Move Over Proust, Aromatic Advertisements Are The New Madeleines

I DON’T KNOW THAT I can adequately answer the question posed below, but I can tell you about what happened to me yesterday when one of those aromatic advertisements fell out of an Ulta mailing and landed on my lap.Screen Shot 2014-08-06 at 11.43.54 AM

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I WAS SITTING ON THE screened-in porch, glancing through the mailing, when an aromatic advertisement for Donna Karan’s newest fragrance, DKNY MYNY, plopped itself down on me.

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I DIDN’T THINK A THING about it.  I grabbed the aromatic advertisement intending to put it on the table beside me, but I stopped mid-movement when the scent immediately reminded me of being a little girl.

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I WAS PULLED BACK TO decades ago when my family lived in an urban apartment above my father’s medical practice.  At that time, my mother always wore one particular perfume, Ma Griffe, which– oddly enough— I remember as smelling like this new Donna Karan fragrance.

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SO I BEGAN TO WONDER what was in the new perfume that reminded me of my mother’s perfume.  A quick check of the two fragrances at basenotes gave me my answer: both scents have Galbanum top notes [a fresh, natural “green” scent];  Jasmine middle notes [a sweet, intense “calming” scent];  and Vanilla base notes [a warm, boozy “comforting” scent].  Now how trippy is that?  Hmmm?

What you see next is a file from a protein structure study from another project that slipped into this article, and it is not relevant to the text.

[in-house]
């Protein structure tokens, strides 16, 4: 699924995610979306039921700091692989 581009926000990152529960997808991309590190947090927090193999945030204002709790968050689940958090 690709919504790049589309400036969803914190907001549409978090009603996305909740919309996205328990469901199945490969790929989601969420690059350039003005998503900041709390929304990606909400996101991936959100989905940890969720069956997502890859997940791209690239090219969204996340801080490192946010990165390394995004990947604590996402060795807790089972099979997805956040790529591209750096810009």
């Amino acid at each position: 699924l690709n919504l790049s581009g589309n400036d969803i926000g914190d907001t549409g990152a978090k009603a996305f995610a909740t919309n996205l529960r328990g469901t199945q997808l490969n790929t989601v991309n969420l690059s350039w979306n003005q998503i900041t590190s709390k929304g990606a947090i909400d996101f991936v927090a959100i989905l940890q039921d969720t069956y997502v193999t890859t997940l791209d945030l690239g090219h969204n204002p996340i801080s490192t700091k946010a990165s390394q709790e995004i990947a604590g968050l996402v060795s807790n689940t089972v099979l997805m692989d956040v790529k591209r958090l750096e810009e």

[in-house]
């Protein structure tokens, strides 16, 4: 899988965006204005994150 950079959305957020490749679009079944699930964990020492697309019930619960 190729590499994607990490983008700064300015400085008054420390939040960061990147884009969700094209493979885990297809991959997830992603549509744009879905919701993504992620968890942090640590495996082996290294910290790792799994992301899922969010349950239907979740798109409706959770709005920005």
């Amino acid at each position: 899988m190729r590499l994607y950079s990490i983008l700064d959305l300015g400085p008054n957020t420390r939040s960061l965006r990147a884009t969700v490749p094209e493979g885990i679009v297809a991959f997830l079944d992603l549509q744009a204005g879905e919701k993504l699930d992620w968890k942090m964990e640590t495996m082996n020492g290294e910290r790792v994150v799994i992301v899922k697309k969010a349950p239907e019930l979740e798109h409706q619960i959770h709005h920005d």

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Ally Bean

Observant. Creative. Humorous. Adaptable. Happy enough. Looking for the crumb of truth in the cookie of life.

25 thoughts on “Move Over Proust, Aromatic Advertisements Are The New Madeleines”

  1. I dated a guy who liked Shalimar a lot (he turned out out to be gay but that’s another story). Every time I smell it, I think of him. They were good days until he went to the other side!

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      1. As I remember it, Shalimar was very sweet smelling. I wore Pleasures (Estee Lauder) for many years but after a while you can’t smell it yourself (and I worried I was overdousing — there is nothing worse than that overly scented person sitting in the next seat). Now I change every year or two. Currently I am using Light Blue.

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        1. kate, yes to me Shalimar smells icky sweet. I agree about that overdousing thing. When it comes to scent of any type, less is more.

          I’m without a fragrance right now, so maybe I’ll try this new one for a few months. Applying it lightly, of course.

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  2. How cool to have those wonderful memories brought back! Smells are so important to us in our lives. My dad wore Old Spice and Isaac sometimes wears it. I love that! I now wear scented body lotions and really like them–double duty!

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  3. They say that scent memories are our strongest emotional triggers. All it took was those notes to elicit your memory but I wonder if you compared the fragrances side by side whether they’d be close at all. Very interesting Ms. Bean.

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    1. Zazzy, good point. I imagine that side-by-side they’d smell different to me, but in that brief unexpected moment I flashed back to little girlhood. [And thought of Proust, obviously.]